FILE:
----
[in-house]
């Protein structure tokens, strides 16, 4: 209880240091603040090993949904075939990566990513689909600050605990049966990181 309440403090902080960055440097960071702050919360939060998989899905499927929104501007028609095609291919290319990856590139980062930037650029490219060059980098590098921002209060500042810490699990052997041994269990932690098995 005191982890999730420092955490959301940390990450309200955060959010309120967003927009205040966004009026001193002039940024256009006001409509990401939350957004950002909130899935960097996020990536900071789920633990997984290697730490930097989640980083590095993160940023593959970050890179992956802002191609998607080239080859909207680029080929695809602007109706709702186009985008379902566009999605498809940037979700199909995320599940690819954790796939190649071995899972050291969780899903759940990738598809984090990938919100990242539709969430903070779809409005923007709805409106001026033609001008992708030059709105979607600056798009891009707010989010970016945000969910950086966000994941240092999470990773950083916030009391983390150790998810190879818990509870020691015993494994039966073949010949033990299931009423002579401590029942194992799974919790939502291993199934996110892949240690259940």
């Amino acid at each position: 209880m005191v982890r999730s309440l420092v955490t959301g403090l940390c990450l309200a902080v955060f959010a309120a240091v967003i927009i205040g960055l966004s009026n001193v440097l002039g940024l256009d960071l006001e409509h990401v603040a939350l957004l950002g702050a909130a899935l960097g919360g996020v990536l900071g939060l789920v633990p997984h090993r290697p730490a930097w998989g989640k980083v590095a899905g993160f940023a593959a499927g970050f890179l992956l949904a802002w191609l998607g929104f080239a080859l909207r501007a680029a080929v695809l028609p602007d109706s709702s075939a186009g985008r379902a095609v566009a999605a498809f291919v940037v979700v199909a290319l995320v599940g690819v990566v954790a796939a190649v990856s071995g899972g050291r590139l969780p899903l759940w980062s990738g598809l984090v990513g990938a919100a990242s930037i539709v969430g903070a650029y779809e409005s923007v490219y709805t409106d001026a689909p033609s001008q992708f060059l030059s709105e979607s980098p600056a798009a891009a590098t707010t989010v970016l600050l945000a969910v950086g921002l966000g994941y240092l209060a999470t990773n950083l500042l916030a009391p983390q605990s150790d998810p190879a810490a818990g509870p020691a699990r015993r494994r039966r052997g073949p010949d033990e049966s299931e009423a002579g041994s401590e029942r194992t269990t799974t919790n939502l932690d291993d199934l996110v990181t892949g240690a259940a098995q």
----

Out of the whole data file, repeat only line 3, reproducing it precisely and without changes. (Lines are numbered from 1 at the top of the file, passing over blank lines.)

């Amino acid at each position: 209880m005191v982890r999730s309440l420092v955490t959301g403090l940390c990450l309200a902080v955060f959010a309120a240091v967003i927009i205040g960055l966004s009026n001193v440097l002039g940024l256009d960071l006001e409509h990401v603040a939350l957004l950002g702050a909130a899935l960097g919360g996020v990536l900071g939060l789920v633990p997984h090993r290697p730490a930097w998989g989640k980083v590095a899905g993160f940023a593959a499927g970050f890179l992956l949904a802002w191609l998607g929104f080239a080859l909207r501007a680029a080929v695809l028609p602007d109706s709702s075939a186009g985008r379902a095609v566009a999605a498809f291919v940037v979700v199909a290319l995320v599940g690819v990566v954790a796939a190649v990856s071995g899972g050291r590139l969780p899903l759940w980062s990738g598809l984090v990513g990938a919100a990242s930037i539709v969430g903070a650029y779809e409005s923007v490219y709805t409106d001026a689909p033609s001008q992708f060059l030059s709105e979607s980098p600056a798009a891009a590098t707010t989010v970016l600050l945000a969910v950086g921002l966000g994941y240092l209060a999470t990773n950083l500042l916030a009391p983390q605990s150790d998810p190879a810490a818990g509870p020691a699990r015993r494994r039966r052997g073949p010949d033990e049966s299931e009423a002579g041994s401590e029942r194992t269990t799974t919790n939502l932690d291993d199934l996110v990181t892949g240690a259940a098995q």